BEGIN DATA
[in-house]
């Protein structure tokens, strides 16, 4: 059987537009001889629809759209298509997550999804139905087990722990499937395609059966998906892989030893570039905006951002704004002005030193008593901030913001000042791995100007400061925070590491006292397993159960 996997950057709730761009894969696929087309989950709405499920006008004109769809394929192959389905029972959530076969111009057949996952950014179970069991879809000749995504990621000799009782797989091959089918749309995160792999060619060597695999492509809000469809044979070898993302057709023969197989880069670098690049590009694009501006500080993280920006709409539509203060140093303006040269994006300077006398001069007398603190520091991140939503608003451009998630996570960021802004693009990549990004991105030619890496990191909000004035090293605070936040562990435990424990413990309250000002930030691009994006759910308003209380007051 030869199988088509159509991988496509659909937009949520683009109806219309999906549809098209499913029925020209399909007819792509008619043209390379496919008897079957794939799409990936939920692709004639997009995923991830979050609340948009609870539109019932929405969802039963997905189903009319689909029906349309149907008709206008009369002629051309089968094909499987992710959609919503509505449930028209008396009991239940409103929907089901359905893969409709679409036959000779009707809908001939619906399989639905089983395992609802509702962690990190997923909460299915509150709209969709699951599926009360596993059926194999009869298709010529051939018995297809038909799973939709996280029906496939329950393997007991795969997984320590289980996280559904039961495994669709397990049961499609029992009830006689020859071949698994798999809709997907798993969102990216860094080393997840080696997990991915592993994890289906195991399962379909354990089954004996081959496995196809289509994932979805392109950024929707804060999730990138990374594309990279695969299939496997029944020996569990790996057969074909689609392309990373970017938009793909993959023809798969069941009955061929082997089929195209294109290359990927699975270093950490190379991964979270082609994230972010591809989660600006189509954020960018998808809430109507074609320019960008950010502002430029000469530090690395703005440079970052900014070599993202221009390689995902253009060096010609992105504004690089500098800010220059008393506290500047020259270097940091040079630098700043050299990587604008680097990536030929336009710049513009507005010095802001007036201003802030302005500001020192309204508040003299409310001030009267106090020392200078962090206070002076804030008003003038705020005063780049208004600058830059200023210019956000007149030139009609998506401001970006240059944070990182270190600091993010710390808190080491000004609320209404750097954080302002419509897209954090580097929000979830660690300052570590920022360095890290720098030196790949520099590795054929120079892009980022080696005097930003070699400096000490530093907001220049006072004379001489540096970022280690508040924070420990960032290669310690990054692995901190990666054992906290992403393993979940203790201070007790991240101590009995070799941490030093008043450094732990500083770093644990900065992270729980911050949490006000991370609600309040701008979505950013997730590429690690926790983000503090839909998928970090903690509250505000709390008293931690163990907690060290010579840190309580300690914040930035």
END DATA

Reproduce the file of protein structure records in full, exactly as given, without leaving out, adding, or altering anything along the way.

[in-house]
């Protein structure tokens, strides 16, 4: 059987537009001889629809759209298509997550999804139905087990722990499937395609059966998906892989030893570039905006951002704004002005030193008593901030913001000042791995100007400061925070590491006292397993159960 996997950057709730761009894969696929087309989950709405499920006008004109769809394929192959389905029972959530076969111009057949996952950014179970069991879809000749995504990621000799009782797989091959089918749309995160792999060619060597695999492509809000469809044979070898993302057709023969197989880069670098690049590009694009501006500080993280920006709409539509203060140093303006040269994006300077006398001069007398603190520091991140939503608003451009998630996570960021802004693009990549990004991105030619890496990191909000004035090293605070936040562990435990424990413990309250000002930030691009994006759910308003209380007051 030869199988088509159509991988496509659909937009949520683009109806219309999906549809098209499913029925020209399909007819792509008619043209390379496919008897079957794939799409990936939920692709004639997009995923991830979050609340948009609870539109019932929405969802039963997905189903009319689909029906349309149907008709206008009369002629051309089968094909499987992710959609919503509505449930028209008396009991239940409103929907089901359905893969409709679409036959000779009707809908001939619906399989639905089983395992609802509702962690990190997923909460299915509150709209969709699951599926009360596993059926194999009869298709010529051939018995297809038909799973939709996280029906496939329950393997007991795969997984320590289980996280559904039961495994669709397990049961499609029992009830006689020859071949698994798999809709997907798993969102990216860094080393997840080696997990991915592993994890289906195991399962379909354990089954004996081959496995196809289509994932979805392109950024929707804060999730990138990374594309990279695969299939496997029944020996569990790996057969074909689609392309990373970017938009793909993959023809798969069941009955061929082997089929195209294109290359990927699975270093950490190379991964979270082609994230972010591809989660600006189509954020960018998808809430109507074609320019960008950010502002430029000469530090690395703005440079970052900014070599993202221009390689995902253009060096010609992105504004690089500098800010220059008393506290500047020259270097940091040079630098700043050299990587604008680097990536030929336009710049513009507005010095802001007036201003802030302005500001020192309204508040003299409310001030009267106090020392200078962090206070002076804030008003003038705020005063780049208004600058830059200023210019956000007149030139009609998506401001970006240059944070990182270190600091993010710390808190080491000004609320209404750097954080302002419509897209954090580097929000979830660690300052570590920022360095890290720098030196790949520099590795054929120079892009980022080696005097930003070699400096000490530093907001220049006072004379001489540096970022280690508040924070420990960032290669310690990054692995901190990666054992906290992403393993979940203790201070007790991240101590009995070799941490030093008043450094732990500083770093644990900065992270729980911050949490006000991370609600309040701008979505950013997730590429690690926790983000503090839909998928970090903690509250505000709390008293931690163990907690060290010579840190309580300690914040930035």